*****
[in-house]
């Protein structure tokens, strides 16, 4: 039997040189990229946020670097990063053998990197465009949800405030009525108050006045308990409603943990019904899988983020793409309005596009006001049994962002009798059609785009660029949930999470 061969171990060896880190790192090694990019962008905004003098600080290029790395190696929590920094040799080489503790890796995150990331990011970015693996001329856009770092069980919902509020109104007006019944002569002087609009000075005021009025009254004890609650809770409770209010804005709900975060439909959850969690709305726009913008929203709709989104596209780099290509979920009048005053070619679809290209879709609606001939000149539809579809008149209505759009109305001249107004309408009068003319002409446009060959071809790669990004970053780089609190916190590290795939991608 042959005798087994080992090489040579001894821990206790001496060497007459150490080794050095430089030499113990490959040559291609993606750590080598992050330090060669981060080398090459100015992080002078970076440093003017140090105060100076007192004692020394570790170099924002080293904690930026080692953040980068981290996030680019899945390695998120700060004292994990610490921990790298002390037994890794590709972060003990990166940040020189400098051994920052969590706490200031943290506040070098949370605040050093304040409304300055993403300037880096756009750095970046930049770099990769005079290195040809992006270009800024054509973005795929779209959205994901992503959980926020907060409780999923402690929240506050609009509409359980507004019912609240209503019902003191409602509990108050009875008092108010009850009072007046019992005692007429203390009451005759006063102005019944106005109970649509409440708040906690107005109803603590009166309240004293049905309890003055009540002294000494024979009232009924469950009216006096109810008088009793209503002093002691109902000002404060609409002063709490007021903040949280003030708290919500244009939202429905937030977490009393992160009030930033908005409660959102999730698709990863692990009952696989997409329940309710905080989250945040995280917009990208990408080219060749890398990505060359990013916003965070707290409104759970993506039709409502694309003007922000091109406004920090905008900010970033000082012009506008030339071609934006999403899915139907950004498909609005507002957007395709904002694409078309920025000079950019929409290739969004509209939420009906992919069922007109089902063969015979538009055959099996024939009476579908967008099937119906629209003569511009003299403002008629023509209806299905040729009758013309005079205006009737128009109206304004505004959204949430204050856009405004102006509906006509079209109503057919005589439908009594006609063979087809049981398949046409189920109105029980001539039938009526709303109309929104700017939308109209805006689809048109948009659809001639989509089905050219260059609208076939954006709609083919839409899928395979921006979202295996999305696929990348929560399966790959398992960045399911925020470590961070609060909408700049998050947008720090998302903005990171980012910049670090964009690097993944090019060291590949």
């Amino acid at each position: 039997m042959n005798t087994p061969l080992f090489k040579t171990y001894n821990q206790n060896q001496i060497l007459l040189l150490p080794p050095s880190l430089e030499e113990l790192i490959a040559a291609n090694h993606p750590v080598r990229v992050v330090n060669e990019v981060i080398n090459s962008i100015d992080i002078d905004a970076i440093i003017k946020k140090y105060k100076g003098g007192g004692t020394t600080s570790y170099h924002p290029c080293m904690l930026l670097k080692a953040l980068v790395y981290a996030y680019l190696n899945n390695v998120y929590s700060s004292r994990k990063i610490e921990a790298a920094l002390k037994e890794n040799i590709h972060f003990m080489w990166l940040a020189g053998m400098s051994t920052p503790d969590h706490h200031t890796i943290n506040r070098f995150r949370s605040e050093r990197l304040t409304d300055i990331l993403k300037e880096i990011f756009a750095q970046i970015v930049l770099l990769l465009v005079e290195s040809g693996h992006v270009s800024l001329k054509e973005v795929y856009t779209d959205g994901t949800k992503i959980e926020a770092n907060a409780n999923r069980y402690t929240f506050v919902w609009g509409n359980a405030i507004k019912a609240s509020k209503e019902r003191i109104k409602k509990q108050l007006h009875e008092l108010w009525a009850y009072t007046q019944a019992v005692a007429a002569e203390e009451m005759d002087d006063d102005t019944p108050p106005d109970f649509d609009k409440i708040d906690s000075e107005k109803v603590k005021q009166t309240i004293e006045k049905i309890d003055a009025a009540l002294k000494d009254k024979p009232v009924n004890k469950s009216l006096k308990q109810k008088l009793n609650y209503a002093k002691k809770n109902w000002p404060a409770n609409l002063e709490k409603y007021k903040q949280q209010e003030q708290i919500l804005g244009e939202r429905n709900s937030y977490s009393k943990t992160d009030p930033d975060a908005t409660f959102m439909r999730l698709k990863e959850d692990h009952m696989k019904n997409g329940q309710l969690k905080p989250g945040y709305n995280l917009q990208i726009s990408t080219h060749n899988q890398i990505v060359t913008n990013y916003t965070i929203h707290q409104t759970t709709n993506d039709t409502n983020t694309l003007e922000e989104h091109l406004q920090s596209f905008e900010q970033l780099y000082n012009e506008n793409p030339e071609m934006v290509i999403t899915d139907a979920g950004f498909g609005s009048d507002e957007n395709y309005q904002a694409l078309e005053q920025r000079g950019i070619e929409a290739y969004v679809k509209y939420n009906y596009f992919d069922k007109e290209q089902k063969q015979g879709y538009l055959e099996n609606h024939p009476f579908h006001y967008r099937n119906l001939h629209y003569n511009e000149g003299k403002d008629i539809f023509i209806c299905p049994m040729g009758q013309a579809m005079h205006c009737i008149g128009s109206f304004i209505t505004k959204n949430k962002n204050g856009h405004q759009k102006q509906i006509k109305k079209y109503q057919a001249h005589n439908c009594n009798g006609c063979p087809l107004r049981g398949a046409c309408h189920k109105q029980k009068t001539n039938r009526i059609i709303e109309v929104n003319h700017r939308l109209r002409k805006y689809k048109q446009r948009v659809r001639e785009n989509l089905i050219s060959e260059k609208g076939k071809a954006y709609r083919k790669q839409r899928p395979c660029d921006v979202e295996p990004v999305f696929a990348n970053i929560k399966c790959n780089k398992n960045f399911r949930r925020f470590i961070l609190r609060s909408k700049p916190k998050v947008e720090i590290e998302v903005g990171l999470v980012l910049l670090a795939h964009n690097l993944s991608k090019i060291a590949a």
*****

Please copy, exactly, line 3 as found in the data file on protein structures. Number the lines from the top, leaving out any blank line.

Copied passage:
């Amino acid at each position: 039997m042959n005798t087994p061969l080992f090489k040579t171990y001894n821990q206790n060896q001496i060497l007459l040189l150490p080794p050095s880190l430089e030499e113990l790192i490959a040559a291609n090694h993606p750590v080598r990229v992050v330090n060669e990019v981060i080398n090459s962008i100015d992080i002078d905004a970076i440093i003017k946020k140090y105060k100076g003098g007192g004692t020394t600080s570790y170099h924002p290029c080293m904690l930026l670097k080692a953040l980068v790395y981290a996030y680019l190696n899945n390695v998120y929590s700060s004292r994990k990063i610490e921990a790298a920094l002390k037994e890794n040799i590709h972060f003990m080489w990166l940040a020189g053998m400098s051994t920052p503790d969590h706490h200031t890796i943290n506040r070098f995150r949370s605040e050093r990197l304040t409304d300055i990331l993403k300037e880096i990011f756009a750095q970046i970015v930049l770099l990769l465009v005079e290195s040809g693996h992006v270009s800024l001329k054509e973005v795929y856009t779209d959205g994901t949800k992503i959980e926020a770092n907060a409780n999923r069980y402690t929240f506050v919902w609009g509409n359980a405030i507004k019912a609240s509020k209503e019902r003191i109104k409602k509990q108050l007006h009875e008092l108010w009525a009850y009072t007046q019944a019992v005692a007429a002569e203390e009451m005759d002087d006063d102005t019944p108050p106005d109970f649509d609009k409440i708040d906690s000075e107005k109803v603590k005021q009166t309240i004293e006045k049905i309890d003055a009025a009540l002294k000494d009254k024979p009232v009924n004890k469950s009216l006096k308990q109810k008088l009793n609650y209503a002093k002691k809770n109902w000002p404060a409770n609409l002063e709490k409603y007021k903040q949280q209010e003030q708290i919500l804005g244009e939202r429905n709900s937030y977490s009393k943990t992160d009030p930033d975060a908005t409660f959102m439909r999730l698709k990863e959850d692990h009952m696989k019904n997409g329940q309710l969690k905080p989250g945040y709305n995280l917009q990208i726009s990408t080219h060749n899988q890398i990505v060359t913008n990013y916003t965070i929203h707290q409104t759970t709709n993506d039709t409502n983020t694309l003007e922000e989104h091109l406004q920090s596209f905008e900010q970033l780099y000082n012009e506008n793409p030339e071609m934006v290509i999403t899915d139907a979920g950004f498909g609005s009048d507002e957007n395709y309005q904002a694409l078309e005053q920025r000079g950019i070619e929409a290739y969004v679809k509209y939420n009906y596009f992919d069922k007109e290209q089902k063969q015979g879709y538009l055959e099996n609606h024939p009476f579908h006001y967008r099937n119906l001939h629209y003569n511009e000149g003299k403002d008629i539809f023509i209806c299905p049994m040729g009758q013309a579809m005079h205006c009737i008149g128009s109206f304004i209505t505004k959204n949430k962002n204050g856009h405004q759009k102006q509906i006509k109305k079209y109503q057919a001249h005589n439908c009594n009798g006609c063979p087809l107004r049981g398949a046409c309408h189920k109105q029980k009068t001539n039938r009526i059609i709303e109309v929104n003319h700017r939308l109209r002409k805006y689809k048109q446009r948009v659809r001639e785009n989509l089905i050219s060959e260059k609208g076939k071809a954006y709609r083919k790669q839409r899928p395979c660029d921006v979202e295996p990004v999305f696929a990348n970053i929560k399966c790959n780089k398992n960045f399911r949930r925020f470590i961070l609190r609060s909408k700049p916190k998050v947008e720090i590290e998302v903005g990171l999470v980012l910049l670090a795939h964009n690097l993944s991608k090019i060291a590949a």